Qualitative analyses will be conducted to inform intervention development and refinement. Both thematic (deductive) and data driven (inductive) codes will be utilized. Deductive codes will be drawn from the topics in questions used to facilitate the interviews; inductive codes will capture additional concepts that emerge from the participants. Early interviews will be coded by three team members, until stability of the coding structure is reached. All interviews thereafter will be independently coded by two team members using the coding scheme, then compared to ensure agreement. Agreed upon codes will be entered into NVivo. Throughout the process, a framework matrix will be created. This data reduction tool, a matrix of cases and themes based on interview debriefs and individual interview codes, will be used to track emergent ideas and concepts that impact intervention design and future interviews [27,28,29]. After every few interviews, research team members will examine the framework matrix, identify reoccurring major themes, make changes to intervention content as appropriate, then test the edits in subsequent interviews. This method will allow for quick, iterative turnaround of participant feedback to intervention edits and modifications of interview questions.
We will further refine the intervention by recruiting an additional 16 participants for open pilot testing. These participants will be in the initial 8 weeks of treatment and will be balanced by gender and primary type of opioid use. At the end of the iCOPE intervention, semi-structured interviews, in combination with measures of protocol adherence, will be used to evaluate and then improve upon the intervention’s appropriateness and comprehensibility. During the interviews, participants will be queried about their comfort with technology (computer and text message); ease of using the technology formats; level of understanding of intervention content; perceived usefulness of material; satisfaction with format and content; likelihood of recommending the intervention; likelihood of continued use; and suggestions for improvement. To guide refinements, we will collect data on the feasibility and acceptability of the intervention. Feasibility will be determined by assessing study recruitment and refusal rates, intervention completion, follow-up rates, and rates of study attrition. Acceptability will be determined by the (a) System Usability Scale, a participant-completed, reliable and valid metric for measuring usability and acceptability of technologies; [30,31,32] and (b) Relative Subjective Count, the quotient of the participant’s estimate of the number of times the system delivers a text, divided by the number of texts actually delivered . All proposed changes will be integrated into the final version of iCOPE for testing in Phase 2.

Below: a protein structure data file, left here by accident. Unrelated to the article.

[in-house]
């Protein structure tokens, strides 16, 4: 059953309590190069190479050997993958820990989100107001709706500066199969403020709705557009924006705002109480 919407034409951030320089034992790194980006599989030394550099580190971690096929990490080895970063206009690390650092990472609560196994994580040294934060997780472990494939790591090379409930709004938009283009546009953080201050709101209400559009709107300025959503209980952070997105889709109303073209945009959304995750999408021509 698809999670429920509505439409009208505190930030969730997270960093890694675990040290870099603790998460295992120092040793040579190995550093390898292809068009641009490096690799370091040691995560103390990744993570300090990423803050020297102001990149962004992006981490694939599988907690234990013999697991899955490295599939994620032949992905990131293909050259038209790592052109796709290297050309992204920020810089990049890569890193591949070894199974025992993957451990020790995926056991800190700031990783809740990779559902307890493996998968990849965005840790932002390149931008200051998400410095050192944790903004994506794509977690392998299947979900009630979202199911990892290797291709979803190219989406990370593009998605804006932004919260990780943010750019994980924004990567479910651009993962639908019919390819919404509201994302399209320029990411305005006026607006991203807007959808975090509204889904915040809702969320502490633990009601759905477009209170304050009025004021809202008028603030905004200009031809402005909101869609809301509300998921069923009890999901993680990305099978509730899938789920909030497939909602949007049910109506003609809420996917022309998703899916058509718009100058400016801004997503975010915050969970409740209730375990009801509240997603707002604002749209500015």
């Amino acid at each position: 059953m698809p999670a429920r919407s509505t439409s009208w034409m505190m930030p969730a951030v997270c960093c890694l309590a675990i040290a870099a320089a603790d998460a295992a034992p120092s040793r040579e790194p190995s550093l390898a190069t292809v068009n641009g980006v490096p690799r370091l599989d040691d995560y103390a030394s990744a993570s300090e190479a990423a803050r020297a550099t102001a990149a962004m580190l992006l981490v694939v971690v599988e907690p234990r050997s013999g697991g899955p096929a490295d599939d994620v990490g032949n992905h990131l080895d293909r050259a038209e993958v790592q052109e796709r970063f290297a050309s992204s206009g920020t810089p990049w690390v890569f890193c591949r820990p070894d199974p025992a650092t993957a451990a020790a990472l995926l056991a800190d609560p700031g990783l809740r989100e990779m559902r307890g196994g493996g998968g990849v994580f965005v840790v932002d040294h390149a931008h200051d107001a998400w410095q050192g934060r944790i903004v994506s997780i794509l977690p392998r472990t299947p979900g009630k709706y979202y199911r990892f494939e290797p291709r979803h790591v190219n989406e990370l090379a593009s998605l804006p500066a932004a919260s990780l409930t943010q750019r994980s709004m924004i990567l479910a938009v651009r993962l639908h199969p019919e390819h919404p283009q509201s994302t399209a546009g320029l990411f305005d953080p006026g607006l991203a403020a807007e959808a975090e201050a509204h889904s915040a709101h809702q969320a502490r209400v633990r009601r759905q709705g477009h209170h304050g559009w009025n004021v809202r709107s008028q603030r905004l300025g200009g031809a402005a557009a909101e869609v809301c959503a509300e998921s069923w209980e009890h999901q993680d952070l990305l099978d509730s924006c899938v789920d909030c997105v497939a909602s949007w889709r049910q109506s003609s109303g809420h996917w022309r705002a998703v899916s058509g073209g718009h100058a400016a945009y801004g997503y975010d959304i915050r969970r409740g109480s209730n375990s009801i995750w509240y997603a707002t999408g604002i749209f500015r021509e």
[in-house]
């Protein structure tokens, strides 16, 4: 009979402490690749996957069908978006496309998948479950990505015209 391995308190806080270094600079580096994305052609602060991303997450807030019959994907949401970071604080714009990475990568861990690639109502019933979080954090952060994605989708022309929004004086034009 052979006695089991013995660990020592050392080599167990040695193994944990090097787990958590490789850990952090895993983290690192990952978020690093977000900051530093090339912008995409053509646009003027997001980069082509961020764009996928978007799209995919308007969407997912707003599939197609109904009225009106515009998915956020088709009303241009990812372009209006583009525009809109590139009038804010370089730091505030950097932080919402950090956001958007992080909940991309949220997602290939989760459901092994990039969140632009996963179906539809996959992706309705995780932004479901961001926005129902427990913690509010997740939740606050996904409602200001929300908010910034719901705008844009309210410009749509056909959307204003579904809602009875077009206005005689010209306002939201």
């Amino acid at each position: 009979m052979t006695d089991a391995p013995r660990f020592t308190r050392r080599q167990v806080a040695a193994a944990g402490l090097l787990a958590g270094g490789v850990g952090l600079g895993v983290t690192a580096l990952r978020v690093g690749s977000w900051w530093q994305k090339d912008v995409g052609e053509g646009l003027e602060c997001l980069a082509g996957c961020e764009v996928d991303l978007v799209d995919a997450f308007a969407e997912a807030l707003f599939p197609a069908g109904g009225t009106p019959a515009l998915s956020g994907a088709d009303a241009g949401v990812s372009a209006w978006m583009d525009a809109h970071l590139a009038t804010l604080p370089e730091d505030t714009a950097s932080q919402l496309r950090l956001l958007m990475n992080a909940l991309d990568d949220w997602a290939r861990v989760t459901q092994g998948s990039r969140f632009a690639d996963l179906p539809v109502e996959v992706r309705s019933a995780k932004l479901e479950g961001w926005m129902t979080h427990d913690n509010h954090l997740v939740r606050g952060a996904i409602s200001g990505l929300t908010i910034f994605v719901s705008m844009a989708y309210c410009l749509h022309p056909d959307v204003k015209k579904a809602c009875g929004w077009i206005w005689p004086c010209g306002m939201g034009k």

Stage 1B will employ a randomized controlled trial design to pilot test iCOPE relative to the TAU control condition (see description of treatment conditions below). Adult patients (N = 80) meeting eligibility criteria will be randomly assigned to either the iCOPE or TAU conditions.